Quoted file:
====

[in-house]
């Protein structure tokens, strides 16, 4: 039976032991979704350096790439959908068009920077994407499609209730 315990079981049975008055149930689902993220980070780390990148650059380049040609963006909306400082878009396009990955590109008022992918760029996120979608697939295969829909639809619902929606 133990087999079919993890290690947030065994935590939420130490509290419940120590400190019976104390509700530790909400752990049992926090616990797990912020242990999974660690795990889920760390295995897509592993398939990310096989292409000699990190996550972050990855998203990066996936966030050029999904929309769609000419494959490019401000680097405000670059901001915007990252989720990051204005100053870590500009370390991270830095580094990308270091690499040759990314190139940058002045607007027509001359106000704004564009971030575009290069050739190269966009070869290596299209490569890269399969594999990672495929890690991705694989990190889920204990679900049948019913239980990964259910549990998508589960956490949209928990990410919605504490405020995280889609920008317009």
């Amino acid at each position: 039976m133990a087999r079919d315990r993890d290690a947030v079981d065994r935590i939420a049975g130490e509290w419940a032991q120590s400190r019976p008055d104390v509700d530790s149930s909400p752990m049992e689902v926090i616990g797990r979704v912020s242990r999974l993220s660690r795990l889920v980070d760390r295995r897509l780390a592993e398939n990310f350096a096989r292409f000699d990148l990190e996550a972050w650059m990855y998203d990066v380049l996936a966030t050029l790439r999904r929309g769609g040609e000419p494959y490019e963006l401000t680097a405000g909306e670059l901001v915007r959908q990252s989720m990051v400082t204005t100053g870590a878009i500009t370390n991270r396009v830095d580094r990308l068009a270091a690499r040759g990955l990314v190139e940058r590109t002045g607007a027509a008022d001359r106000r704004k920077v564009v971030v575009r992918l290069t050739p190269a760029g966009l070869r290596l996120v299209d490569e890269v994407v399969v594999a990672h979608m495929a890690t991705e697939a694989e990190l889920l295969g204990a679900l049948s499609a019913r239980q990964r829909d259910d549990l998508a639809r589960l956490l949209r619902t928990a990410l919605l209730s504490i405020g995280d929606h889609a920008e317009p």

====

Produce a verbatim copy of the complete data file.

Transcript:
[in-house]
């Protein structure tokens, strides 16, 4: 039976032991979704350096790439959908068009920077994407499609209730 315990079981049975008055149930689902993220980070780390990148650059380049040609963006909306400082878009396009990955590109008022992918760029996120979608697939295969829909639809619902929606 133990087999079919993890290690947030065994935590939420130490509290419940120590400190019976104390509700530790909400752990049992926090616990797990912020242990999974660690795990889920760390295995897509592993398939990310096989292409000699990190996550972050990855998203990066996936966030050029999904929309769609000419494959490019401000680097405000670059901001915007990252989720990051204005100053870590500009370390991270830095580094990308270091690499040759990314190139940058002045607007027509001359106000704004564009971030575009290069050739190269966009070869290596299209490569890269399969594999990672495929890690991705694989990190889920204990679900049948019913239980990964259910549990998508589960956490949209928990990410919605504490405020995280889609920008317009």
């Amino acid at each position: 039976m133990a087999r079919d315990r993890d290690a947030v079981d065994r935590i939420a049975g130490e509290w419940a032991q120590s400190r019976p008055d104390v509700d530790s149930s909400p752990m049992e689902v926090i616990g797990r979704v912020s242990r999974l993220s660690r795990l889920v980070d760390r295995r897509l780390a592993e398939n990310f350096a096989r292409f000699d990148l990190e996550a972050w650059m990855y998203d990066v380049l996936a966030t050029l790439r999904r929309g769609g040609e000419p494959y490019e963006l401000t680097a405000g909306e670059l901001v915007r959908q990252s989720m990051v400082t204005t100053g870590a878009i500009t370390n991270r396009v830095d580094r990308l068009a270091a690499r040759g990955l990314v190139e940058r590109t002045g607007a027509a008022d001359r106000r704004k920077v564009v971030v575009r992918l290069t050739p190269a760029g966009l070869r290596l996120v299209d490569e890269v994407v399969v594999a990672h979608m495929a890690t991705e697939a694989e990190l889920l295969g204990a679900l049948s499609a019913r239980q990964r829909d259910d549990l998508a639809r589960l956490l949209r619902t928990a990410l919605l209730s504490i405020g995280d929606h889609a920008e317009p």